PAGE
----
In the café, coffee is served on a slice of tree trunk from the estate, while dogs, who are welcome on leads, can drink from bowls held in Montalto wood.
Young visitors are also catered for with a handcrafted tree house featuring treetop views, monkey bars and bridges.
Another key attraction is the picturesque Hillsborough Castle and Gardens, a royal residence and the official home of the Secretary of State for Northern Ireland. Dating back to the 18th century, and surrounded by 100 acres of ground, the Georgian ‘big house’ has played host to guests including Eleanor Roosevelt, Hillary Clinton and George W Bush.
Visitors can explore the stylish State Rooms used by the royal family on a guided tour, and stroll through the elegant lawns, woodlands and glens surrounding the castle.
The castle is currently undergoing a five-year, £20 million (approx €22.5 million) investment set to be completed this Spring, including a new visitor centre, café and shop, restored moss walk and ‘lost garden’.
Did you know?
Hillsborough Castle and Gardens is home to one of the earliest surviving pineries (a hothouse to grow pineapples) reflecting the 18th and 19th century vogue for the fruit as a symbol of taste and wealth. At one stage, the castle also had its own brewery to produce beer for servants.
Plenty to explore and experience
In County Down you’ll also find the unmissable Mountains of Mourne, believed to be the inspiration for CS Lewis’ magical Chronicles of Narnia. You may choose to climb up Slieve Donard, the highest peak at around 850m, or opt for an easy ramble around Tollymore Forest Park.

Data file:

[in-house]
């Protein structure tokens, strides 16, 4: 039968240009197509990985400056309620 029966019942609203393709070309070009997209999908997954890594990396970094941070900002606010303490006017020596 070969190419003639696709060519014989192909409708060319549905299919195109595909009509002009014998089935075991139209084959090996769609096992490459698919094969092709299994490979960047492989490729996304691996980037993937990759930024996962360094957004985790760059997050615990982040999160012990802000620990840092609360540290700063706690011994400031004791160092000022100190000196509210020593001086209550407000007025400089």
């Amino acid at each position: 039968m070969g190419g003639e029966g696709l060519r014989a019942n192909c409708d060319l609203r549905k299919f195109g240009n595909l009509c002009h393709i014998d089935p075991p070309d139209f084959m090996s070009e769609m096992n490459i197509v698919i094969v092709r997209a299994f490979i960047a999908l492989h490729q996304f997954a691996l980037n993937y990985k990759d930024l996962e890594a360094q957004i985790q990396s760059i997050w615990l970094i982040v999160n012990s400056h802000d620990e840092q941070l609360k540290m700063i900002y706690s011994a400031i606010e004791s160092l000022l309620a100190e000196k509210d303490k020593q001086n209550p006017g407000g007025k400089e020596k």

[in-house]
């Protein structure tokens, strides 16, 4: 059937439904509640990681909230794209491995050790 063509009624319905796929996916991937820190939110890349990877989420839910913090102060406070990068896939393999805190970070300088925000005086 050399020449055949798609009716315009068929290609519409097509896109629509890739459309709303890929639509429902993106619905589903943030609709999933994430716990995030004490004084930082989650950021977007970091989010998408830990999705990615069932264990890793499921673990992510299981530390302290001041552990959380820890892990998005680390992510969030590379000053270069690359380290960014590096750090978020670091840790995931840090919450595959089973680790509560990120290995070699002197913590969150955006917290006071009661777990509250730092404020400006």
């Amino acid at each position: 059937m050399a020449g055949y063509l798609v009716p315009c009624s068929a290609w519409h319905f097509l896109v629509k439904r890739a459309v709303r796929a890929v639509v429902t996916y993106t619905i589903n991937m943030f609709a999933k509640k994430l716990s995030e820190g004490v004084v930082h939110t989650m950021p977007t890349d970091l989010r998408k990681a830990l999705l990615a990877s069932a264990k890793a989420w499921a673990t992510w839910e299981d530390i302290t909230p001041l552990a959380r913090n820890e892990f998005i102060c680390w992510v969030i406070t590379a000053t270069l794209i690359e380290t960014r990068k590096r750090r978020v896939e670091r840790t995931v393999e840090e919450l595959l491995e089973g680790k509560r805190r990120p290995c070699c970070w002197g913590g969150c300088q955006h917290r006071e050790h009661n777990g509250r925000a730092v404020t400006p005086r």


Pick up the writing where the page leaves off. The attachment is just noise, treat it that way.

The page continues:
Situated in the foothills of the Mournes, Tollymore features many unusual follies, some dating back to the 1700s. It’s easy to see why this special park, and the Shimna River which flows through it, have been used as filming locations for Game Of Thrones.
At the Ulster Folk and Transport Museum in Holywood, a costumed visitor guide is on hand as you step back in time into a typical Ulster town - complete with thatched cottages, schools and shops - from more than a century ago. Visitors can also explore steam locomotives, horse drawn carriages, vintage cars and electric trams in the Transport Museum.
Armagh and Down play host to some excellent courses for golf fans, including Royal County Down (voted number one in a Golf Digest poll of the world’s 100 greatest golf courses), and Rory McIlroy’s home club of Holywood, described by the golf star as “a really nice parkland course overlooking the Belfast lakes and the countryside”.
Where to stay
Accommodation at the Slieve Donard Resort & Spa in Newcastle, overlooking the Mourne mountains and the rolling sand dunes of County Down, starts at £120 (approx €135) B&B per room per night, based on two people. Guests can also avail of a two-night gourmet getaway, which includes a three-course evening meal and full Irish breakfast, or round off a day’s exploring with a hot winter punch as part of the overnight winter warmer package.
In Newry, prices at the centrally located Canal Court start at £109 (approx €123) B&B per room per night, based on two people.
Over St Patrick’s weekend and the Easter holidays, guests can avail of a third-night-free deal. There is also a spa offering anti-ageing facials, skin peels, and a variety of massages.